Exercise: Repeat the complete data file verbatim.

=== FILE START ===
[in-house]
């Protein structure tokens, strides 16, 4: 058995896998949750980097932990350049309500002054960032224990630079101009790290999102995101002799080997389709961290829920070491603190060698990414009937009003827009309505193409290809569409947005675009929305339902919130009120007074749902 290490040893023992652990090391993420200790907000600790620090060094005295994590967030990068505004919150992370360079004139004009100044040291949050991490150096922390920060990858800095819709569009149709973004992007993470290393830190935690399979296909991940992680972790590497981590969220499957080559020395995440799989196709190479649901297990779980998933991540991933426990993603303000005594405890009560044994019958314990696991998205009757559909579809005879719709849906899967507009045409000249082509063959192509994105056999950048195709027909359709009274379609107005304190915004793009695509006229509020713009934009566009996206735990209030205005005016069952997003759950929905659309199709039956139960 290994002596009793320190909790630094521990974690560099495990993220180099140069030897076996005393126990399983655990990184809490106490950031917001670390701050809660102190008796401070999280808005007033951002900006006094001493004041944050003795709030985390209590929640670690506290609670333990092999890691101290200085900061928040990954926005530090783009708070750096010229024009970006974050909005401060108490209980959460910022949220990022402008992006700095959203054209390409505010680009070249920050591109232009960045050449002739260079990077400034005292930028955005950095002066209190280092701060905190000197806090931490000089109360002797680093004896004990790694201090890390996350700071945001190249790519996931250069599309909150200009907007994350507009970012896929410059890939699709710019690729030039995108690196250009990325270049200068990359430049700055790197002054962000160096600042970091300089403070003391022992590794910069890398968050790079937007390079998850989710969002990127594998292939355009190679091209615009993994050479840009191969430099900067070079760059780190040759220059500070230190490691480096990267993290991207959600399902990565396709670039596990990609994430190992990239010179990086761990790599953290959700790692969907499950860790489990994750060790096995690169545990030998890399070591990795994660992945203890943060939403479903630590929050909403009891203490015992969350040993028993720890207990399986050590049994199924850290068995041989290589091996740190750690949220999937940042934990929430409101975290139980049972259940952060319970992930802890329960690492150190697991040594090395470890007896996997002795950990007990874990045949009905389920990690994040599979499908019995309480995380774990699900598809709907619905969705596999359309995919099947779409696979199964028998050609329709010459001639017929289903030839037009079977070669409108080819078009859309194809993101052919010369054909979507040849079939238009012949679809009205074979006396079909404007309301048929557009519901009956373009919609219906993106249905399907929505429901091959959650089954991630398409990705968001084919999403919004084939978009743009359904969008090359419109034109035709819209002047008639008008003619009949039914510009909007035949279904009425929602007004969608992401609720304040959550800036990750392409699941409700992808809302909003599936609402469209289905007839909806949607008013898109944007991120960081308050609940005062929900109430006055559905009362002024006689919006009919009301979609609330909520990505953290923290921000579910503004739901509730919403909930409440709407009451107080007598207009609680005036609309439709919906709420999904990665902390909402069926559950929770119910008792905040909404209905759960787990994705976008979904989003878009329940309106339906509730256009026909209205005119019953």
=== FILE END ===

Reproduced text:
[in-house]
């Protein structure tokens, strides 16, 4: 058995896998949750980097932990350049309500002054960032224990630079101009790290999102995101002799080997389709961290829920070491603190060698990414009937009003827009309505193409290809569409947005675009929305339902919130009120007074749902 290490040893023992652990090391993420200790907000600790620090060094005295994590967030990068505004919150992370360079004139004009100044040291949050991490150096922390920060990858800095819709569009149709973004992007993470290393830190935690399979296909991940992680972790590497981590969220499957080559020395995440799989196709190479649901297990779980998933991540991933426990993603303000005594405890009560044994019958314990696991998205009757559909579809005879719709849906899967507009045409000249082509063959192509994105056999950048195709027909359709009274379609107005304190915004793009695509006229509020713009934009566009996206735990209030205005005016069952997003759950929905659309199709039956139960 290994002596009793320190909790630094521990974690560099495990993220180099140069030897076996005393126990399983655990990184809490106490950031917001670390701050809660102190008796401070999280808005007033951002900006006094001493004041944050003795709030985390209590929640670690506290609670333990092999890691101290200085900061928040990954926005530090783009708070750096010229024009970006974050909005401060108490209980959460910022949220990022402008992006700095959203054209390409505010680009070249920050591109232009960045050449002739260079990077400034005292930028955005950095002066209190280092701060905190000197806090931490000089109360002797680093004896004990790694201090890390996350700071945001190249790519996931250069599309909150200009907007994350507009970012896929410059890939699709710019690729030039995108690196250009990325270049200068990359430049700055790197002054962000160096600042970091300089403070003391022992590794910069890398968050790079937007390079998850989710969002990127594998292939355009190679091209615009993994050479840009191969430099900067070079760059780190040759220059500070230190490691480096990267993290991207959600399902990565396709670039596990990609994430190992990239010179990086761990790599953290959700790692969907499950860790489990994750060790096995690169545990030998890399070591990795994660992945203890943060939403479903630590929050909403009891203490015992969350040993028993720890207990399986050590049994199924850290068995041989290589091996740190750690949220999937940042934990929430409101975290139980049972259940952060319970992930802890329960690492150190697991040594090395470890007896996997002795950990007990874990045949009905389920990690994040599979499908019995309480995380774990699900598809709907619905969705596999359309995919099947779409696979199964028998050609329709010459001639017929289903030839037009079977070669409108080819078009859309194809993101052919010369054909979507040849079939238009012949679809009205074979006396079909404007309301048929557009519901009956373009919609219906993106249905399907929505429901091959959650089954991630398409990705968001084919999403919004084939978009743009359904969008090359419109034109035709819209002047008639008008003619009949039914510009909007035949279904009425929602007004969608992401609720304040959550800036990750392409699941409700992808809302909003599936609402469209289905007839909806949607008013898109944007991120960081308050609940005062929900109430006055559905009362002024006689919006009919009301979609609330909520990505953290923290921000579910503004739901509730919403909930409440709407009451107080007598207009609680005036609309439709919906709420999904990665902390909402069926559950929770119910008792905040909404209905759960787990994705976008979904989003878009329940309106339906509730256009026909209205005119019953």